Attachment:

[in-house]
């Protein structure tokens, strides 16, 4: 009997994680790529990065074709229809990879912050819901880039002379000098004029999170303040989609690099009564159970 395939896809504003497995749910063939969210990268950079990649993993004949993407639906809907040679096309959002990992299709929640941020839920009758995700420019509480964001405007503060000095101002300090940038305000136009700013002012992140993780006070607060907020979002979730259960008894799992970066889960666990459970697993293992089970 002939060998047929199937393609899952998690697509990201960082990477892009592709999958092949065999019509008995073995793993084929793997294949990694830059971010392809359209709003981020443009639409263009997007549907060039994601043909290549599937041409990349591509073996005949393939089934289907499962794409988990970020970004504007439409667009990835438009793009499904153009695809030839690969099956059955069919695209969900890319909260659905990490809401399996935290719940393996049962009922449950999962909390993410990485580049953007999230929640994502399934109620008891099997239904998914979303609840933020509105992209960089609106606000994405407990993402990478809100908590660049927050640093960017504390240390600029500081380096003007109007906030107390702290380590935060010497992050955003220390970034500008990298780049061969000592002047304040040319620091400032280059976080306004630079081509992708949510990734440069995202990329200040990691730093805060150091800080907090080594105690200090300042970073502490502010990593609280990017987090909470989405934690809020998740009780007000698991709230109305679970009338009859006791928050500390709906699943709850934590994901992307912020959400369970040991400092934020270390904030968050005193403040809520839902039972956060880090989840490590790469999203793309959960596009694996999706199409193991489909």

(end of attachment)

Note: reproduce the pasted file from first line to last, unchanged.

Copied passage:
[in-house]
């Protein structure tokens, strides 16, 4: 009997994680790529990065074709229809990879912050819901880039002379000098004029999170303040989609690099009564159970 395939896809504003497995749910063939969210990268950079990649993993004949993407639906809907040679096309959002990992299709929640941020839920009758995700420019509480964001405007503060000095101002300090940038305000136009700013002012992140993780006070607060907020979002979730259960008894799992970066889960666990459970697993293992089970 002939060998047929199937393609899952998690697509990201960082990477892009592709999958092949065999019509008995073995793993084929793997294949990694830059971010392809359209709003981020443009639409263009997007549907060039994601043909290549599937041409990349591509073996005949393939089934289907499962794409988990970020970004504007439409667009990835438009793009499904153009695809030839690969099956059955069919695209969900890319909260659905990490809401399996935290719940393996049962009922449950999962909390993410990485580049953007999230929640994502399934109620008891099997239904998914979303609840933020509105992209960089609106606000994405407990993402990478809100908590660049927050640093960017504390240390600029500081380096003007109007906030107390702290380590935060010497992050955003220390970034500008990298780049061969000592002047304040040319620091400032280059976080306004630079081509992708949510990734440069995202990329200040990691730093805060150091800080907090080594105690200090300042970073502490502010990593609280990017987090909470989405934690809020998740009780007000698991709230109305679970009338009859006791928050500390709906699943709850934590994901992307912020959400369970040991400092934020270390904030968050005193403040809520839902039972956060880090989840490590790469999203793309959960596009694996999706199409193991489909």